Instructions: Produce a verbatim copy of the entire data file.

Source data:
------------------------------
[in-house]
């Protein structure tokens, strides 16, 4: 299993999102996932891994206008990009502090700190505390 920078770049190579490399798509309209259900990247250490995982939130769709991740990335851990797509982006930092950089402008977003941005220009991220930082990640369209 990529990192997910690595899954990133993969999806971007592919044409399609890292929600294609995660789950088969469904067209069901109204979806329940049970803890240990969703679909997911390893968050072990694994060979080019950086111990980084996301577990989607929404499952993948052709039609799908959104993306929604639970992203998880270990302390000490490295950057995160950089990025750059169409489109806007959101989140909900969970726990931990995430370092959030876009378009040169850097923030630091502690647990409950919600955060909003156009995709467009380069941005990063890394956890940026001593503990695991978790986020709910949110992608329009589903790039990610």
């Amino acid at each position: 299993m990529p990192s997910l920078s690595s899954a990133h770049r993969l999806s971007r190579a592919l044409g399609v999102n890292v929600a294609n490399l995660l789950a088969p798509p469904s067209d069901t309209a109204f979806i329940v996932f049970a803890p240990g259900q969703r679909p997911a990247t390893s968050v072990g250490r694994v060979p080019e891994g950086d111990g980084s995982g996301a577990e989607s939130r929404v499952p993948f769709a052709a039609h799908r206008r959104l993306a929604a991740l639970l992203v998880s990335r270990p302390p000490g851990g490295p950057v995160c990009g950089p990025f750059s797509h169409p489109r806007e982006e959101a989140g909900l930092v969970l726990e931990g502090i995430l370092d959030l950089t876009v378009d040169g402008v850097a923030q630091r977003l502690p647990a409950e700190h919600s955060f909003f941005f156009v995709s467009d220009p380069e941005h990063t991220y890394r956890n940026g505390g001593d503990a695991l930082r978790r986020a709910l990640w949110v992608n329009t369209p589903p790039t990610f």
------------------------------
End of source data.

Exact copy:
[in-house]
């Protein structure tokens, strides 16, 4: 299993999102996932891994206008990009502090700190505390 920078770049190579490399798509309209259900990247250490995982939130769709991740990335851990797509982006930092950089402008977003941005220009991220930082990640369209 990529990192997910690595899954990133993969999806971007592919044409399609890292929600294609995660789950088969469904067209069901109204979806329940049970803890240990969703679909997911390893968050072990694994060979080019950086111990980084996301577990989607929404499952993948052709039609799908959104993306929604639970992203998880270990302390000490490295950057995160950089990025750059169409489109806007959101989140909900969970726990931990995430370092959030876009378009040169850097923030630091502690647990409950919600955060909003156009995709467009380069941005990063890394956890940026001593503990695991978790986020709910949110992608329009589903790039990610």
């Amino acid at each position: 299993m990529p990192s997910l920078s690595s899954a990133h770049r993969l999806s971007r190579a592919l044409g399609v999102n890292v929600a294609n490399l995660l789950a088969p798509p469904s067209d069901t309209a109204f979806i329940v996932f049970a803890p240990g259900q969703r679909p997911a990247t390893s968050v072990g250490r694994v060979p080019e891994g950086d111990g980084s995982g996301a577990e989607s939130r929404v499952p993948f769709a052709a039609h799908r206008r959104l993306a929604a991740l639970l992203v998880s990335r270990p302390p000490g851990g490295p950057v995160c990009g950089p990025f750059s797509h169409p489109r806007e982006e959101a989140g909900l930092v969970l726990e931990g502090i995430l370092d959030l950089t876009v378009d040169g402008v850097a923030q630091r977003l502690p647990a409950e700190h919600s955060f909003f941005f156009v995709s467009d220009p380069e941005h990063t991220y890394r956890n940026g505390g001593d503990a695991l930082r978790r986020a709910l990640w949110v992608n329009t369209p589903p790039t990610f």